The San Joaquin Valley is one of the most productive agricultural regions in the nation. Beginning around the 1920's, farmers relied upon groundwater for water supply. Over time, overpumping caused groundwater-level declines and associated aquifer-system compaction and land subsidence that resulted in permanent aquifer-system storage loss. By 1970, significant land subsidence (more than one foot) had occurred in about half of the San Joaquin Valley, or about 5,200 square miles (Poland and others, 1975), and locally, some areas had subsided by as much as 28 feet.
Reduced surface-water availability during 1976-77, 1986-92, 2007-09, and 2012-2015 caused groundwater-pumping increases in the San Joaquin Valley, declines in water-levels to near or beyond historic lows, and renewed aquifer compaction. The resulting land subsidence has reduced the freeboard and flow capacity of the Delta-Mendota Canal—as well as the California Aqueduct and other canals that transport floodwater and deliver irrigation water—requiring expensive repairs.
Continued groundwater-level and land-subsidence monitoring in the San Joaquin Valley is warranted because groundwater levels are poised to decline when surface-water deliveries do not meet demand, which may result in additional land subsidence. Even in precipitation record-setting years such as 2010-11, water deliveries fell short of requests in the Central Valley. Therefore, it is likely that groundwater levels will decline in the future. Integrating subsidence, deformation, and water-level measurements—particularly continuous measurements—permits analysis of aquifer-system response, which enables identification of the preconsolidation head and calculation of aquifer-system storage properties. This information could be used to improve numerical models of groundwater flow and aquifer-system compaction, to refine estimates of governing parameters, and to predict potential aquifer-system compaction which could be used to manage water resources while considering land subsidence.
A subsidence monitoring network in the San Joaquin Valley consisting of 31 extensometers was implemented in the 1960s to help quantify the extent and magnitude of the subsidence that was first discovered in the 1950s. By the 1980s, monitoring activities were greatly reduced. To identify existing and future subsidence, a new monitoring network is currently being developed. This includes refurbishing some of the extensometers and piezometers from the old network, and augmenting these ground-based measurements with remotely-sensed measurements from continuous Global Positioning System (CGPS) stations and Interferometric Synthetic Aperture Radar (InSAR). Preliminary results from the monitoring network indicate that subsidence is occurring in locations of known historical subsidence, as well as newly identified areas, such as Madera.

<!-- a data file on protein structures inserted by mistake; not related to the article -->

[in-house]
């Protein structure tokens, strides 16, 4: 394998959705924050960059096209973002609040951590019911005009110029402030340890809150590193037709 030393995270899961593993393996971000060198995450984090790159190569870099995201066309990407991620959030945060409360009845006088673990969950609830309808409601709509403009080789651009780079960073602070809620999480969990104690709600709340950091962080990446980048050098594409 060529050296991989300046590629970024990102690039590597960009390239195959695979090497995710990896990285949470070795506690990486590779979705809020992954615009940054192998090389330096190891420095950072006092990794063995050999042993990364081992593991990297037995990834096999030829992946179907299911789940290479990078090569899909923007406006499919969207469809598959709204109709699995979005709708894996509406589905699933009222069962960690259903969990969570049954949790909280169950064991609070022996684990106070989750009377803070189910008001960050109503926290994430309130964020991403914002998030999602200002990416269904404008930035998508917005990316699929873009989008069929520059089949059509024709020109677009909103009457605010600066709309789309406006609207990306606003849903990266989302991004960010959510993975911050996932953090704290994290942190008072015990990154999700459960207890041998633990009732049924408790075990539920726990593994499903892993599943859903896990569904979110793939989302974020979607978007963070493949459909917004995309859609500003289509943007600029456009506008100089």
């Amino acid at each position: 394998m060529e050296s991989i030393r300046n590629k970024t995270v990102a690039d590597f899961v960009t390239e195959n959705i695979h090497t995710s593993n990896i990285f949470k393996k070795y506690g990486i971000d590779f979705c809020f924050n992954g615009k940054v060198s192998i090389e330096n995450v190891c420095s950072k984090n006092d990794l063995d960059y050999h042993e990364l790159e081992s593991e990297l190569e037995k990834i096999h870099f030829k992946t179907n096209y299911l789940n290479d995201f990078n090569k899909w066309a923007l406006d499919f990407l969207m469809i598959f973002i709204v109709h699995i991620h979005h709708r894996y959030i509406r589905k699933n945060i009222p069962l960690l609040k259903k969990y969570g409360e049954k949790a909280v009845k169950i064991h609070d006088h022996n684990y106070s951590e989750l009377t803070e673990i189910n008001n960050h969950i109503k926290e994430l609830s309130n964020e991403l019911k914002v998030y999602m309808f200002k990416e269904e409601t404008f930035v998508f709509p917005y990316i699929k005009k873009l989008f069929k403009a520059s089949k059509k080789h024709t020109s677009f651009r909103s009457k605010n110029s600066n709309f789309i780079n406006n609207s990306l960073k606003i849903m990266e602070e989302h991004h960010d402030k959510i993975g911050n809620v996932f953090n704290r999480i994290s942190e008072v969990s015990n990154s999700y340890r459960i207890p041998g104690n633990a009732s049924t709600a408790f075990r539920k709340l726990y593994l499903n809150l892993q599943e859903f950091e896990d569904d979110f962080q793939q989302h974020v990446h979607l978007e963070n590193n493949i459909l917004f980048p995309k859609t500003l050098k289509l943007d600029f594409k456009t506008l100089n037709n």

As the monitoring network developed fully, the integration of remotely-sensed measurements from InSAR and GPS with ground-based measurements from extensometers and spirit-leveling enabled construction of spatially and temporally dense timeseries of aquifer-system compaction and land subsidence. The high frequency measurements of compaction, land subsidence, and groundwater levels allow for inclusion of shorter-term elastic deformation in simulations that was not well-constrained in most of the San Joaquin Valley.
There are concerns that fluctuating land-surface elevations due to subsidence and uplift in the valley could cause serious operational-maintenance and design construction problems for the California Aqueduct surface-water delivery system.
Surface-water imports via the California Aqueduct in the late 1960's and early 1970's, and the associated decrease in groundwater pumping, resulted in a steady recovery of water levels and a reduced rate of compaction. During the droughts of 1976-77, 1987-92, and 2007-09, diminished deliveries of imported water prompted increased groundwater pumping to meet irrigation demands. This increased pumping resulted in water-level declines reaching near historic lows and periods of renewed compaction. Following each of these droughts, recovery to pre-drought water levels was rapid and compaction virtually ceased.
Land subsidence contours showing vertical changes in land surface in the central San Joaquin Valley area, California, during January 8, 2008-January 13, 2010. The top graph illustrates elevation changes computed from repeat geodetic surveys along Highway 152 for 1972-2004. The bottom graph depicts elevation changes computed from repeat geodetic surveys along the Delta-Mendota Canal for 1935-2001. Subsidence data along Highway 152 were computed from published National Geodetic Survey elevations. Subsidence graph for the Delta-Mendota Canal was obtained from the San Luis and Delta-Mendota Water Authority and the Central California Irrigation District
The U.S. Geological Survey, in cooperation with the U.S. Bureau of Reclamation and the San Luis and Delta-Mendota Water Authority, assessed land subsidence in the vicinity of the Delta-Mendota Canal as part of an effort to minimize future subsidence-related damages to the canal. The location, magnitude, and stress regime of land-surface deformation during 2003-10 were determined by using extensometer, Global Positioning System (GPS), Interferometric Synthetic Aperture Radar (InSAR), spirit leveling, and groundwater-level data. Comparison of continuous GPS, shallow extensometer, and groundwater-level data, combined with results from a one-dimensional model, indicated the vast majority of the compaction took place beneath the Corcoran Clay, the primary subsurface regional confining unit.